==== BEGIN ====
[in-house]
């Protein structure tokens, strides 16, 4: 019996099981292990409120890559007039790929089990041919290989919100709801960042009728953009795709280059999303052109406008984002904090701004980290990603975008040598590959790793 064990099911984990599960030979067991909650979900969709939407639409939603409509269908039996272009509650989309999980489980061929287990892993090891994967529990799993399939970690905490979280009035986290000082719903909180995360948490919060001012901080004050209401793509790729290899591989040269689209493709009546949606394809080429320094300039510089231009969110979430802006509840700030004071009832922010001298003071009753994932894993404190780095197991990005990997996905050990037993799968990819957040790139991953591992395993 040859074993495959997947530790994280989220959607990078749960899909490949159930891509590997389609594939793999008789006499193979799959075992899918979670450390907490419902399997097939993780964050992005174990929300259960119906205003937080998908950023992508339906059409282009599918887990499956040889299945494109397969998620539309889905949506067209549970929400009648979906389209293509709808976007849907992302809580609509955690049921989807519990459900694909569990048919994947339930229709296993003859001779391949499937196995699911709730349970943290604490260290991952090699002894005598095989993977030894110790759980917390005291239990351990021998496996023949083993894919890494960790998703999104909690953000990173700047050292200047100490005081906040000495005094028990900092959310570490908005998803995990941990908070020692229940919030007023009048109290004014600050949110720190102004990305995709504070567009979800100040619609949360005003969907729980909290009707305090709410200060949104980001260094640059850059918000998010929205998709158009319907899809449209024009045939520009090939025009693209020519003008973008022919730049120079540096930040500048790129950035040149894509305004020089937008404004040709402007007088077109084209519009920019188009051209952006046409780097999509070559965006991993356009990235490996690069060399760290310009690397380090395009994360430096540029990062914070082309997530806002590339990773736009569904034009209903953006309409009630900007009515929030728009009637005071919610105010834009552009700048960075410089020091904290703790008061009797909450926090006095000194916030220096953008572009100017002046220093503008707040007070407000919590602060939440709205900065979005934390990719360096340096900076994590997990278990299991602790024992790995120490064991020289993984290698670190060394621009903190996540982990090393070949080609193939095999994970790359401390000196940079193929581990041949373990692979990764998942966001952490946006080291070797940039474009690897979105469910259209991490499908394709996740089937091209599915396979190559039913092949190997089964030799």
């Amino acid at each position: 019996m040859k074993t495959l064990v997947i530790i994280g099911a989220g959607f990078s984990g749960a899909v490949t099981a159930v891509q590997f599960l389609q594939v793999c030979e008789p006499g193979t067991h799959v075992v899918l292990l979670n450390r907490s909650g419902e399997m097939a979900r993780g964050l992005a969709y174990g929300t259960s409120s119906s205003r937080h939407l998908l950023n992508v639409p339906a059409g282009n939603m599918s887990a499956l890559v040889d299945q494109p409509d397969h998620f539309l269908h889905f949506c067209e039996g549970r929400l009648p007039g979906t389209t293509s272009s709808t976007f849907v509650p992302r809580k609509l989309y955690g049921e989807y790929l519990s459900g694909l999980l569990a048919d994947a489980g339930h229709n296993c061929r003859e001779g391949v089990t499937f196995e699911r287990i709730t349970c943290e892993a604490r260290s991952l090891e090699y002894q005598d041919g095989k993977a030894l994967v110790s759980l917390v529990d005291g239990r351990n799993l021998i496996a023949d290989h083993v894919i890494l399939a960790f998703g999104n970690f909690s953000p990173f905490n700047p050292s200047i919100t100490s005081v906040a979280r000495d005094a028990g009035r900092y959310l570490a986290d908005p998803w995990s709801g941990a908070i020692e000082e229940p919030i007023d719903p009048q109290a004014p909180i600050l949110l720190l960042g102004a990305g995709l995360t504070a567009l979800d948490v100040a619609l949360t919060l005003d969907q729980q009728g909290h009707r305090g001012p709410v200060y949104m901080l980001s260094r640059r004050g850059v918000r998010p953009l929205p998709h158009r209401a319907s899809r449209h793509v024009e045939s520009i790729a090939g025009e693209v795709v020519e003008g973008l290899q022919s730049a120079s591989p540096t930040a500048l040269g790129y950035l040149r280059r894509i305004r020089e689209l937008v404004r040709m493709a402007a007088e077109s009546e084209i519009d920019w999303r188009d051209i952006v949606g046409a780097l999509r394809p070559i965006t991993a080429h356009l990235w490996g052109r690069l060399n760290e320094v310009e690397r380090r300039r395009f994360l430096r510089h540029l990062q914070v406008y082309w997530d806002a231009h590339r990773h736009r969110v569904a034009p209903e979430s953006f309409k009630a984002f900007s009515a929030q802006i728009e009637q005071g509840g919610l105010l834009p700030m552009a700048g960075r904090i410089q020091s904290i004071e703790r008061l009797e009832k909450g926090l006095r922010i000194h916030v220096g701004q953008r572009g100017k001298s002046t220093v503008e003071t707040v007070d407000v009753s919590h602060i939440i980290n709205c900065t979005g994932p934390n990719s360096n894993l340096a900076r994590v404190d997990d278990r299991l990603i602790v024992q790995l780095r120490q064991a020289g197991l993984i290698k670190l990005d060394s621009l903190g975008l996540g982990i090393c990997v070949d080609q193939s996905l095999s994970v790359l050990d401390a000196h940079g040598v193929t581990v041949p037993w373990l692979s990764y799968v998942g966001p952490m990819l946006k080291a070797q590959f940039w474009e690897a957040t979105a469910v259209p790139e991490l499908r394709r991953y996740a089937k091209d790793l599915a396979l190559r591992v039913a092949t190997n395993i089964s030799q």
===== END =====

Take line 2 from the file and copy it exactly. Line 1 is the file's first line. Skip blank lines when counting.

């Protein structure tokens, strides 16, 4: 019996099981292990409120890559007039790929089990041919290989919100709801960042009728953009795709280059999303052109406008984002904090701004980290990603975008040598590959790793 064990099911984990599960030979067991909650979900969709939407639409939603409509269908039996272009509650989309999980489980061929287990892993090891994967529990799993399939970690905490979280009035986290000082719903909180995360948490919060001012901080004050209401793509790729290899591989040269689209493709009546949606394809080429320094300039510089231009969110979430802006509840700030004071009832922010001298003071009753994932894993404190780095197991990005990997996905050990037993799968990819957040790139991953591992395993 040859074993495959997947530790994280989220959607990078749960899909490949159930891509590997389609594939793999008789006499193979799959075992899918979670450390907490419902399997097939993780964050992005174990929300259960119906205003937080998908950023992508339906059409282009599918887990499956040889299945494109397969998620539309889905949506067209549970929400009648979906389209293509709808976007849907992302809580609509955690049921989807519990459900694909569990048919994947339930229709296993003859001779391949499937196995699911709730349970943290604490260290991952090699002894005598095989993977030894110790759980917390005291239990351990021998496996023949083993894919890494960790998703999104909690953000990173700047050292200047100490005081906040000495005094028990900092959310570490908005998803995990941990908070020692229940919030007023009048109290004014600050949110720190102004990305995709504070567009979800100040619609949360005003969907729980909290009707305090709410200060949104980001260094640059850059918000998010929205998709158009319907899809449209024009045939520009090939025009693209020519003008973008022919730049120079540096930040500048790129950035040149894509305004020089937008404004040709402007007088077109084209519009920019188009051209952006046409780097999509070559965006991993356009990235490996690069060399760290310009690397380090395009994360430096540029990062914070082309997530806002590339990773736009569904034009209903953006309409009630900007009515929030728009009637005071919610105010834009552009700048960075410089020091904290703790008061009797909450926090006095000194916030220096953008572009100017002046220093503008707040007070407000919590602060939440709205900065979005934390990719360096340096900076994590997990278990299991602790024992790995120490064991020289993984290698670190060394621009903190996540982990090393070949080609193939095999994970790359401390000196940079193929581990041949373990692979990764998942966001952490946006080291070797940039474009690897979105469910259209991490499908394709996740089937091209599915396979190559039913092949190997089964030799």